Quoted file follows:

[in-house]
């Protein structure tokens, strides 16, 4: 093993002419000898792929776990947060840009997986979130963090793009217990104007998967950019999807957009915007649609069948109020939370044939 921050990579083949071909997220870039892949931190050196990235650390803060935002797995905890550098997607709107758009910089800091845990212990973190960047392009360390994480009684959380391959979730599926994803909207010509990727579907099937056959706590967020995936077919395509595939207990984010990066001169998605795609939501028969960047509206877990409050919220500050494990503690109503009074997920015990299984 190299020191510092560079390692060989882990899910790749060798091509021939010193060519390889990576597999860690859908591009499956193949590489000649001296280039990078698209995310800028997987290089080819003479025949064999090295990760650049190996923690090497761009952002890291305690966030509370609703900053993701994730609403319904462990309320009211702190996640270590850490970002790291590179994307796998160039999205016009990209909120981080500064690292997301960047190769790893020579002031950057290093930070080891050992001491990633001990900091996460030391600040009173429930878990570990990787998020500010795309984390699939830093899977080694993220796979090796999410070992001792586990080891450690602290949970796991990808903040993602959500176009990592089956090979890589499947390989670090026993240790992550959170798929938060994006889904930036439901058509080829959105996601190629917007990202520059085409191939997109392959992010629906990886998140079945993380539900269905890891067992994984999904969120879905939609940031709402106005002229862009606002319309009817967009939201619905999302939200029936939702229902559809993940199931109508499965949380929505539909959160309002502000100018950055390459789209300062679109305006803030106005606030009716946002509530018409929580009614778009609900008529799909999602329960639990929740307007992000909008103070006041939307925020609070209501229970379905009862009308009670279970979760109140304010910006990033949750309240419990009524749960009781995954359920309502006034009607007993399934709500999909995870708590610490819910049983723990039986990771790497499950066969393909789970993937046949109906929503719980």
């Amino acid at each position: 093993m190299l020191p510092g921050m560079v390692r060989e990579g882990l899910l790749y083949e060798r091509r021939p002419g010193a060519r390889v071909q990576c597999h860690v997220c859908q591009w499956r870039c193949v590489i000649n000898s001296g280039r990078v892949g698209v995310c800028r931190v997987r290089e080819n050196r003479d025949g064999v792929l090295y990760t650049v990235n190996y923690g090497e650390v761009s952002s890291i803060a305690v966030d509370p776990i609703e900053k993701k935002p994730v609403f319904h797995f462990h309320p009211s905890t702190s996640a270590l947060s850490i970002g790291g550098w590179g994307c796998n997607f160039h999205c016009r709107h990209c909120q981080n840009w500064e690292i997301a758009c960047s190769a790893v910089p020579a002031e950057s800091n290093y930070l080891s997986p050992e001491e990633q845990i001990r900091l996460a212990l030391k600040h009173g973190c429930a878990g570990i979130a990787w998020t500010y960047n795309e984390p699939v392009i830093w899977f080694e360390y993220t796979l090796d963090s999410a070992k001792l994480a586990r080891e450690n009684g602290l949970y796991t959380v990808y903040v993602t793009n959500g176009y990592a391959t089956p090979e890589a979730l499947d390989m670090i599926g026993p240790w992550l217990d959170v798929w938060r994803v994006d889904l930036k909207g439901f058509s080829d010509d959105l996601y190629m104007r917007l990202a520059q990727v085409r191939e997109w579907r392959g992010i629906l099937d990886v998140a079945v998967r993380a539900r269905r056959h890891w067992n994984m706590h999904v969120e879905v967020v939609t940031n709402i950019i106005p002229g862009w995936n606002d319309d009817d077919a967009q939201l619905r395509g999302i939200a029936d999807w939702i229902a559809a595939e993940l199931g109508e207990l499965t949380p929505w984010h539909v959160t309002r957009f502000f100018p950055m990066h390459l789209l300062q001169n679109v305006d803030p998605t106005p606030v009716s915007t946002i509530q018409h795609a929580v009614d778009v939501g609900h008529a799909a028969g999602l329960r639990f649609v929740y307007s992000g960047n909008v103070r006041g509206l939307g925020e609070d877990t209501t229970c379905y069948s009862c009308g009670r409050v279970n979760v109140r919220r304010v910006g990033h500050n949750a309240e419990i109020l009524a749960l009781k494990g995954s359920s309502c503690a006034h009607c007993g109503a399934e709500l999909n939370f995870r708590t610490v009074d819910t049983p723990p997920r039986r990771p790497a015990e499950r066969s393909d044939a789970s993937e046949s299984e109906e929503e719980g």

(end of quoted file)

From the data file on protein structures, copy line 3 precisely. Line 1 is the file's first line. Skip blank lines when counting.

């Amino acid at each position: 093993m190299l020191p510092g921050m560079v390692r060989e990579g882990l899910l790749y083949e060798r091509r021939p002419g010193a060519r390889v071909q990576c597999h860690v997220c859908q591009w499956r870039c193949v590489i000649n000898s001296g280039r990078v892949g698209v995310c800028r931190v997987r290089e080819n050196r003479d025949g064999v792929l090295y990760t650049v990235n190996y923690g090497e650390v761009s952002s890291i803060a305690v966030d509370p776990i609703e900053k993701k935002p994730v609403f319904h797995f462990h309320p009211s905890t702190s996640a270590l947060s850490i970002g790291g550098w590179g994307c796998n997607f160039h999205c016009r709107h990209c909120q981080n840009w500064e690292i997301a758009c960047s190769a790893v910089p020579a002031e950057s800091n290093y930070l080891s997986p050992e001491e990633q845990i001990r900091l996460a212990l030391k600040h009173g973190c429930a878990g570990i979130a990787w998020t500010y960047n795309e984390p699939v392009i830093w899977f080694e360390y993220t796979l090796d963090s999410a070992k001792l994480a586990r080891e450690n009684g602290l949970y796991t959380v990808y903040v993602t793009n959500g176009y990592a391959t089956p090979e890589a979730l499947d390989m670090i599926g026993p240790w992550l217990d959170v798929w938060r994803v994006d889904l930036k909207g439901f058509s080829d010509d959105l996601y190629m104007r917007l990202a520059q990727v085409r191939e997109w579907r392959g992010i629906l099937d990886v998140a079945v998967r993380a539900r269905r056959h890891w067992n994984m706590h999904v969120e879905v967020v939609t940031n709402i950019i106005p002229g862009w995936n606002d319309d009817d077919a967009q939201l619905r395509g999302i939200a029936d999807w939702i229902a559809a595939e993940l199931g109508e207990l499965t949380p929505w984010h539909v959160t309002r957009f502000f100018p950055m990066h390459l789209l300062q001169n679109v305006d803030p998605t106005p606030v009716s915007t946002i509530q018409h795609a929580v009614d778009v939501g609900h008529a799909a028969g999602l329960r639990f649609v929740y307007s992000g960047n909008v103070r006041g509206l939307g925020e609070d877990t209501t229970c379905y069948s009862c009308g009670r409050v279970n979760v109140r919220r304010v910006g990033h500050n949750a309240e419990i109020l009524a749960l009781k494990g995954s359920s309502c503690a006034h009607c007993g109503a399934e709500l999909n939370f995870r708590t610490v009074d819910t049983p723990p997920r039986r990771p790497a015990e499950r066969s393909d044939a789970s993937e046949s299984e109906e929503e719980g």